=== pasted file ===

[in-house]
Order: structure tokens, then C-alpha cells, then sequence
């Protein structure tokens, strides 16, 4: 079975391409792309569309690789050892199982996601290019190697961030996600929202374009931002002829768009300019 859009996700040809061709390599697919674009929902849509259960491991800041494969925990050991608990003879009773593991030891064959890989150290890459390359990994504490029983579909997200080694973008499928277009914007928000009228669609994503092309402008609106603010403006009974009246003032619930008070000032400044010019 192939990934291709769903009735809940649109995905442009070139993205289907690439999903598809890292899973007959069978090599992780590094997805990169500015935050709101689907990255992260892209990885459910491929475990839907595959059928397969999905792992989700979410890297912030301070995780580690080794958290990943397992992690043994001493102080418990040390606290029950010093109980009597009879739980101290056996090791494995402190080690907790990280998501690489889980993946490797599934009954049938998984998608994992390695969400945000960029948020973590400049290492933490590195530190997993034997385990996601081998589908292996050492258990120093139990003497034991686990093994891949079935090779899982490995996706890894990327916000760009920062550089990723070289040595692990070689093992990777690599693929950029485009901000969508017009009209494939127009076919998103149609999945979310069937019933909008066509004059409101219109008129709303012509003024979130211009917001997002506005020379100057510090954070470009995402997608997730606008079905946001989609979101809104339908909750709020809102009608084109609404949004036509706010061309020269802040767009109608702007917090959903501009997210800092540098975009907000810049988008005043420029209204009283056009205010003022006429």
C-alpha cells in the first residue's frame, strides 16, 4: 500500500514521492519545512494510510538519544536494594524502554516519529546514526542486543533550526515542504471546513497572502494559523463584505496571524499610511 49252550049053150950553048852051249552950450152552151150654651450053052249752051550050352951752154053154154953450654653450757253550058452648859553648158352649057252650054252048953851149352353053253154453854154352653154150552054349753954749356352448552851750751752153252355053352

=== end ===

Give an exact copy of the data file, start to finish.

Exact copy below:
[in-house]
Order: structure tokens, then C-alpha cells, then sequence
């Protein structure tokens, strides 16, 4: 079975391409792309569309690789050892199982996601290019190697961030996600929202374009931002002829768009300019 859009996700040809061709390599697919674009929902849509259960491991800041494969925990050991608990003879009773593991030891064959890989150290890459390359990994504490029983579909997200080694973008499928277009914007928000009228669609994503092309402008609106603010403006009974009246003032619930008070000032400044010019 192939990934291709769903009735809940649109995905442009070139993205289907690439999903598809890292899973007959069978090599992780590094997805990169500015935050709101689907990255992260892209990885459910491929475990839907595959059928397969999905792992989700979410890297912030301070995780580690080794958290990943397992992690043994001493102080418990040390606290029950010093109980009597009879739980101290056996090791494995402190080690907790990280998501690489889980993946490797599934009954049938998984998608994992390695969400945000960029948020973590400049290492933490590195530190997993034997385990996601081998589908292996050492258990120093139990003497034991686990093994891949079935090779899982490995996706890894990327916000760009920062550089990723070289040595692990070689093992990777690599693929950029485009901000969508017009009209494939127009076919998103149609999945979310069937019933909008066509004059409101219109008129709303012509003024979130211009917001997002506005020379100057510090954070470009995402997608997730606008079905946001989609979101809104339908909750709020809102009608084109609404949004036509706010061309020269802040767009109608702007917090959903501009997210800092540098975009907000810049988008005043420029209204009283056009205010003022006429």
C-alpha cells in the first residue's frame, strides 16, 4: 500500500514521492519545512494510510538519544536494594524502554516519529546514526542486543533550526515542504471546513497572502494559523463584505496571524499610511 49252550049053150950553048852051249552950450152552151150654651450053052249752051550050352951752154053154154953450654653450757253550058452648859553648158352649057252650054252048953851149352353053253154453854154352653154150552054349753954749356352448552851750751752153252355053352